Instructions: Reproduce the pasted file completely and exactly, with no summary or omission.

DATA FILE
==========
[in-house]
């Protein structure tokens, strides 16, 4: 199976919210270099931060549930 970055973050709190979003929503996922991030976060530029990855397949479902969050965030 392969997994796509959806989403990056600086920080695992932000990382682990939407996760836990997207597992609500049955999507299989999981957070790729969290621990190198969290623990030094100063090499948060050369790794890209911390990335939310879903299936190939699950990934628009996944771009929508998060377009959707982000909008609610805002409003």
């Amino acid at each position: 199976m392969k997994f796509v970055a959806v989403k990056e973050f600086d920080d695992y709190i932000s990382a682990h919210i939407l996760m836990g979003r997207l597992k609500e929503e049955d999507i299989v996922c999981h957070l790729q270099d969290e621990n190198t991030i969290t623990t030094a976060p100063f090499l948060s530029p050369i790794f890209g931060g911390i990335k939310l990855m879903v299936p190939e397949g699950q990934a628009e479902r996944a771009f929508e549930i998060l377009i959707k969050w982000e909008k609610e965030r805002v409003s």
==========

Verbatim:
[in-house]
């Protein structure tokens, strides 16, 4: 199976919210270099931060549930 970055973050709190979003929503996922991030976060530029990855397949479902969050965030 392969997994796509959806989403990056600086920080695992932000990382682990939407996760836990997207597992609500049955999507299989999981957070790729969290621990190198969290623990030094100063090499948060050369790794890209911390990335939310879903299936190939699950990934628009996944771009929508998060377009959707982000909008609610805002409003």
């Amino acid at each position: 199976m392969k997994f796509v970055a959806v989403k990056e973050f600086d920080d695992y709190i932000s990382a682990h919210i939407l996760m836990g979003r997207l597992k609500e929503e049955d999507i299989v996922c999981h957070l790729q270099d969290e621990n190198t991030i969290t623990t030094a976060p100063f090499l948060s530029p050369i790794f890209g931060g911390i990335k939310l990855m879903v299936p190939e397949g699950q990934a628009e479902r996944a771009f929508e549930i998060l377009i959707k969050w982000e909008k609610e965030r805002v409003s």